Author Topic: Hunter V. Shooter--DRR#501  (Read 3190 times)

MikeW

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Hunter V. Shooter--DRR#501
« on: February 05, 2017, 02:58:14 AM »
In episode 501, Michael posed the question of how the split between hunters and shooters occurred in Gun Culture 1.0......

I don't claim to have the one true answer, but for my money, the split has its roots in the aggressive gun control efforts of the 1980s and 1990s.  The Bush-era bans on the importation of certain rifles, the birth of "Assault Weapon" controls in Kalifornia with Roberti-Roos, and the horrors of the Clinton years (culminating in the federal "assault weapon" and "high capacity magazine" bans) were aided and abetted by a large number of gun owners who self-identified as "hunters." Not all of them, of couse, but a large number of them.

In an attempt to appease the enemy, these folks were content to let the rights of their "assault weapon" / "black rifle" / "saturday night special" / "unsafe handgun" (pick one) brethren be infringed, as long as their deer rifles and sporting shotguns were left unmolested. The phrase, "you don't need an 'assault rifle' to go deer hunting" was (and in many cases, still is) just as likely to come from our side of the picket line, as it was from the enemy's.

Those who self-identified as "shooters" were much more likely to see their guns come under attack than those who self-identified as "hunters," and there were unmistakeable cases where the folks wearing blaze orange failed to support their brothers and sisters in a fight that should have been viewed as common, but was often characterized as "their problem, not mine."

In short, we alowed the enemy to divide and conquer, and create a rift where there shouldn't have been one. Among other things, I think this was a critical factor in the split between these two factions of the shooting culture.

So, why does gun culture 2.0 not continue with the split?

I think a large part of it is that in the ensuing years (and particularly after the sunset of the Clinton ban) the AR went mainstream, and became "America's rifle." So-called "assault weapons" went from being an oddball fascination of a minority, to becoming a common interest of the majority of the gun culture.

Simultaneously, the liberalization of CCW laws launched defensive handguns into the pole position. Concealed carry guns went from being the domain of a few policemen, to being the largest segment of the industry.

Remember the days when the "tactical" and "self-defense" portions of the SHOT Show floor could fit in a small room? The pendulum swung, and now black rifles and defensive handguns rule the roost.  Even the look of today's "hunting rifle" has changed with the advent of the MSR.

All of these changes happened just before Gun Culture 2.0 arrived in the market. By the time they came onto the field, all those guns that had once been treated like black sheep, or discussed in hushed tones, were mainstream.  For a culture who was essentially ignorant about guns but suddenly interested in them, an AR wasn't viewed any differently than a Winchester Model 70, and there was nothing special about a Glock that made it less worthy or less interesting than a finely-fitted K-38. They were all just "guns," and they were all equally interesting to a new generation of egalitarian enthusiasts, who approached them without the emotional baggage of their seniors.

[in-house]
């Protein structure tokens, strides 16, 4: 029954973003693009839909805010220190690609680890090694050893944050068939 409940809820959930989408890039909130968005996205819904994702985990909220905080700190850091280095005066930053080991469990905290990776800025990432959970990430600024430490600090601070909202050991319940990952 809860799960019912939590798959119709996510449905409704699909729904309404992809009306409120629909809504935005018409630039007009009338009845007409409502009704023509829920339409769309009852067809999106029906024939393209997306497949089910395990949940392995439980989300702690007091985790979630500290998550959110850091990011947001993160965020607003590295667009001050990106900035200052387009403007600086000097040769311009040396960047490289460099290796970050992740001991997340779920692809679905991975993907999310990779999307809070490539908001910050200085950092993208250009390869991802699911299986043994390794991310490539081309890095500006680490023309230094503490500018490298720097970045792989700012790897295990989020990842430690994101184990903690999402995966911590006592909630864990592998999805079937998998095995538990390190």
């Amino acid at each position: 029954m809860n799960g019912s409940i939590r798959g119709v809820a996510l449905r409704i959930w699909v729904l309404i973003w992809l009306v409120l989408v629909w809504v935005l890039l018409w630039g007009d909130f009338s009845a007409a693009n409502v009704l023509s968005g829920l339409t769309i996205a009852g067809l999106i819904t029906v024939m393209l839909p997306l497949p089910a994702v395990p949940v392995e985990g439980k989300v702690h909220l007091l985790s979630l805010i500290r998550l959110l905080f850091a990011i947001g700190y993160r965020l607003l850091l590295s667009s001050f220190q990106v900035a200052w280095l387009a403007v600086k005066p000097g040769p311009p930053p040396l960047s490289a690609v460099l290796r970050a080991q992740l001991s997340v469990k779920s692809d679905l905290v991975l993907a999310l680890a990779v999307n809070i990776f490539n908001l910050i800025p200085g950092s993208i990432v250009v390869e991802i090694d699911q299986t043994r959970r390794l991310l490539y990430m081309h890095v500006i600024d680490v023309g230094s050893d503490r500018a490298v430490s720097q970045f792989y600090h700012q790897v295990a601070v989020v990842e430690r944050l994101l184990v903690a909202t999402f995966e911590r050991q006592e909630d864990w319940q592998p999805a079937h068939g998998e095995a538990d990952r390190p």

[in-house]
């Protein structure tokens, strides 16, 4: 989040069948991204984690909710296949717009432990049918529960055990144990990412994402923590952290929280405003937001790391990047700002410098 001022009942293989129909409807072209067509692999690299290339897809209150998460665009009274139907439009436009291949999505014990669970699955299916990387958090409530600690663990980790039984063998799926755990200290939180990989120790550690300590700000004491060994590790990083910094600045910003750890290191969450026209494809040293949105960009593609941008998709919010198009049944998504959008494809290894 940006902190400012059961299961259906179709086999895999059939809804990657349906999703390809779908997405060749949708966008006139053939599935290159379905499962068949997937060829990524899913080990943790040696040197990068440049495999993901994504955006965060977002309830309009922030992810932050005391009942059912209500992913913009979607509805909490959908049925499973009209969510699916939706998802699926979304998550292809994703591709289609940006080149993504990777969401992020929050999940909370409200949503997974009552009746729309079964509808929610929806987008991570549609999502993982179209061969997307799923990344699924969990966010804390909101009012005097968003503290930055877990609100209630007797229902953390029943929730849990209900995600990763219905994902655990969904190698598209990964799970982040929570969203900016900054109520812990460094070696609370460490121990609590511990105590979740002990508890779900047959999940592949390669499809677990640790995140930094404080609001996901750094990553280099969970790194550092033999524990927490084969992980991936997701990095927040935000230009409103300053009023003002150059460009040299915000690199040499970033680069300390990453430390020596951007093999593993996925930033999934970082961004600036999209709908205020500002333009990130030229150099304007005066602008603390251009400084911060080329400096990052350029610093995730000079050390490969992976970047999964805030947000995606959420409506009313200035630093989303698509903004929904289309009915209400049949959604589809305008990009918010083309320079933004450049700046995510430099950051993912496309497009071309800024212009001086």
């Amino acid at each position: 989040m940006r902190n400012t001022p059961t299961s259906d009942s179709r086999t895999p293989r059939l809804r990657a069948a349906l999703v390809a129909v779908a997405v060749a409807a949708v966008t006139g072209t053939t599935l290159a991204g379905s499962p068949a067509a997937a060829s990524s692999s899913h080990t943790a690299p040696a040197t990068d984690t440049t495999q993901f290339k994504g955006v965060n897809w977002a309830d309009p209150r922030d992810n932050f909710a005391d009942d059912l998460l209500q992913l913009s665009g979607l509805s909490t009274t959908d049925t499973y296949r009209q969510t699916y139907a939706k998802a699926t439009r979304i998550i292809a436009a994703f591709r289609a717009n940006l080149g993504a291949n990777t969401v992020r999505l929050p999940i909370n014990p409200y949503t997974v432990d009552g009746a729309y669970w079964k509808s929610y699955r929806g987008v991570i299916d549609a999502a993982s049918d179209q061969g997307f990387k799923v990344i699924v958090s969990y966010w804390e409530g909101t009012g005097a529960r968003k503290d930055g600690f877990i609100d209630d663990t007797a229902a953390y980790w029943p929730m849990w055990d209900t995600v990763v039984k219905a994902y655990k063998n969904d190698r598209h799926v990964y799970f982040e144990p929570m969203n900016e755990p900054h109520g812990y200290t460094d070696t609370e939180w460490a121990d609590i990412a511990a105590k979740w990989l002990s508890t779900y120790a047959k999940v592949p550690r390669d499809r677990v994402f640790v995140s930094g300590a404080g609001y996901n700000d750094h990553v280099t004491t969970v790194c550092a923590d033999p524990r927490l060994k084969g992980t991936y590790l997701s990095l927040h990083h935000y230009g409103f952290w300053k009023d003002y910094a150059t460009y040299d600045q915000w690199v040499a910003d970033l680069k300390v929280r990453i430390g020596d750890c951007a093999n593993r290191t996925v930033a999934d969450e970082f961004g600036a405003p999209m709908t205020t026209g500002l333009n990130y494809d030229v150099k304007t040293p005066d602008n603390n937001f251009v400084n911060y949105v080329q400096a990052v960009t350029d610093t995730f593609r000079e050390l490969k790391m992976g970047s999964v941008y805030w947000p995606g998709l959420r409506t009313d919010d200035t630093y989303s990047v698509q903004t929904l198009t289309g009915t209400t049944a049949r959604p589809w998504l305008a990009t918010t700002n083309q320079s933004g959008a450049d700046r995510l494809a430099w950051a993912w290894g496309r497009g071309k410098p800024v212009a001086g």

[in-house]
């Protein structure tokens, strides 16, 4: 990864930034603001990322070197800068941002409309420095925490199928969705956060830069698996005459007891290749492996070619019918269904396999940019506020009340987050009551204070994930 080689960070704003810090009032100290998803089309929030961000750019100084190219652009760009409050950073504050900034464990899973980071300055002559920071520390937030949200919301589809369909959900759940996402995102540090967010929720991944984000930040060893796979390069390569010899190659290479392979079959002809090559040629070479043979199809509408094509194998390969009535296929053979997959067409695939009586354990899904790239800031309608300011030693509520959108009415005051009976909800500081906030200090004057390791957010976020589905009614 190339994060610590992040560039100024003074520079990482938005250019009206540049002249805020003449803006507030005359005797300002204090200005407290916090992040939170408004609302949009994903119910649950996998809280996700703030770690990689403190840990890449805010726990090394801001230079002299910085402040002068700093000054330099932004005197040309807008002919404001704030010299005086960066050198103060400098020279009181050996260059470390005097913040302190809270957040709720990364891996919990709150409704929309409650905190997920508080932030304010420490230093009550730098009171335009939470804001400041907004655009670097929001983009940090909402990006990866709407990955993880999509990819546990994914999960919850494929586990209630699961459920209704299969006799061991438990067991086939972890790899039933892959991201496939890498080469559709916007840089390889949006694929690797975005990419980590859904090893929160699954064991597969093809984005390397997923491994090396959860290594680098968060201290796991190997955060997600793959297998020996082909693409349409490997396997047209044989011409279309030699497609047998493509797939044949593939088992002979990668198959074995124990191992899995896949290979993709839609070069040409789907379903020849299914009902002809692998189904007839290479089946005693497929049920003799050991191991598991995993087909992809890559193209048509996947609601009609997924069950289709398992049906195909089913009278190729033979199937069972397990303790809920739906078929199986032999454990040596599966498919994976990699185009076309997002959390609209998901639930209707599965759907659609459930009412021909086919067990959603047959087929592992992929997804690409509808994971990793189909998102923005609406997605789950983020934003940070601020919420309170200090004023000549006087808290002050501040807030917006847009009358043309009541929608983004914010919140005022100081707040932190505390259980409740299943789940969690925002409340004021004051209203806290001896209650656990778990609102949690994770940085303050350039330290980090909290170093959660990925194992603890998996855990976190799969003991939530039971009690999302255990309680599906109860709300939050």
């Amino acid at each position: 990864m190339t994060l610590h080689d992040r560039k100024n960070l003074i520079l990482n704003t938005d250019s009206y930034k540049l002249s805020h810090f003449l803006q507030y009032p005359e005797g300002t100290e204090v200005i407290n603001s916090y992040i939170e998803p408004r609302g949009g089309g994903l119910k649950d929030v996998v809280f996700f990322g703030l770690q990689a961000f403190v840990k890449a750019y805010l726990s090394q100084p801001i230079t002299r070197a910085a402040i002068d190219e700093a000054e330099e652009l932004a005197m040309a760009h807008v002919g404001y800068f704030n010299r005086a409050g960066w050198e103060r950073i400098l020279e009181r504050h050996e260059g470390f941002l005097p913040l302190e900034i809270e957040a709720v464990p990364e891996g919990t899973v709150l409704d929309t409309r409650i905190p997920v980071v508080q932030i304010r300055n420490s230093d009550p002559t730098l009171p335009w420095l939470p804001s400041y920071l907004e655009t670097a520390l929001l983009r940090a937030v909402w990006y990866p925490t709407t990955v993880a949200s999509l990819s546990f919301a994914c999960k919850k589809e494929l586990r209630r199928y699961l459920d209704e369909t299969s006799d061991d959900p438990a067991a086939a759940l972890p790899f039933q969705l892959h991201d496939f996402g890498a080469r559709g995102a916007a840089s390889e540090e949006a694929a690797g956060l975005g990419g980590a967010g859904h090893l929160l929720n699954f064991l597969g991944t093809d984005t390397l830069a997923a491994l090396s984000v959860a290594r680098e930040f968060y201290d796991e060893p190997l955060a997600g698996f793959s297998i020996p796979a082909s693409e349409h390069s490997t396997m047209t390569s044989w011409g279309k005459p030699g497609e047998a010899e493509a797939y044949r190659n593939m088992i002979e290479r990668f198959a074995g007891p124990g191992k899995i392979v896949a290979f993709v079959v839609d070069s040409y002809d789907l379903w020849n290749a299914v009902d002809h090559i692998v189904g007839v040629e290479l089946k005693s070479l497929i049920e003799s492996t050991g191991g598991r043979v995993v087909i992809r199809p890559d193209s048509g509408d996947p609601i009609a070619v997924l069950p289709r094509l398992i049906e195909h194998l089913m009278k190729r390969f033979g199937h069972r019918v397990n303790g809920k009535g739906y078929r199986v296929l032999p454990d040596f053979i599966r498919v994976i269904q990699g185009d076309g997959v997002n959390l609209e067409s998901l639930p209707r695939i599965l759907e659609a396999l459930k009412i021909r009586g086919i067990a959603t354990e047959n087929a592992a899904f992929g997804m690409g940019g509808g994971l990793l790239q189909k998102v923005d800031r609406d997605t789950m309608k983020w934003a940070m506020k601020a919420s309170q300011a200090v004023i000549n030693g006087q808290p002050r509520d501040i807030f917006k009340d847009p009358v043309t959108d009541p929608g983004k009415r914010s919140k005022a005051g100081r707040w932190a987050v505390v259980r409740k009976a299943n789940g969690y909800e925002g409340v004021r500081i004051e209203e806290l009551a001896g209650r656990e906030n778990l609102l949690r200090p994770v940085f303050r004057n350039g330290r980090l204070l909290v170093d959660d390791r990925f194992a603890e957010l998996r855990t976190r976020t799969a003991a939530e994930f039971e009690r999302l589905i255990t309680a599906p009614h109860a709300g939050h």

None of the above is intended to say that all "hunters" or all "shooters" acted a particular way. We all know there are plenty of folks who self-identify as "hunters" who were at the forefront of defending the 2A rights of ALL their fellow citizens. I'm just saying that there were enough notable examples of the behavior I described to generate an internal rift in our culture, at the prompting of our enemies.

I hope and pray we're smarter than that now, and recognize that if we don't hang together, we shall surely hang seperately. We're all in the same fight, and I think culture 2.0 gets that.

At least that's how I see it. I'm eager to hear other ideas and explanations from the forum.

Respectfully,
Mike

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Re: Hunter V. Shooter--DRR#501
« Reply #1 on: February 25, 2017, 06:51:51 PM »
I think that is a good explanation of what I think happened.  There was a tendency 30-50 years ago to ask, "Why do you need that?" for a lot of things.  It may have been something born of the Great Depression.

I also think that the proliferation of AR rifles was helped by former military guys wanting missing having one around.  Once a few people started getting them it began to legitimize ownership for an increasingly large population. 
Necessity is the plea for every infringement of human freedom.
It is the argument of tyrants; it is the creed of slaves.
-William Pitt, British Prime-Minister (1759-1806)
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Michael Bane

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Re: Hunter V. Shooter--DRR#501
« Reply #2 on: May 29, 2017, 09:40:38 PM »
That's a VERY good analysis! Thank you…

mb
Michael Bane, Majordomo @ MichaelBane.TV

MikeW

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Re: Hunter V. Shooter--DRR#501
« Reply #3 on: May 29, 2017, 10:57:13 PM »
You bet! Cheers Michael!

 

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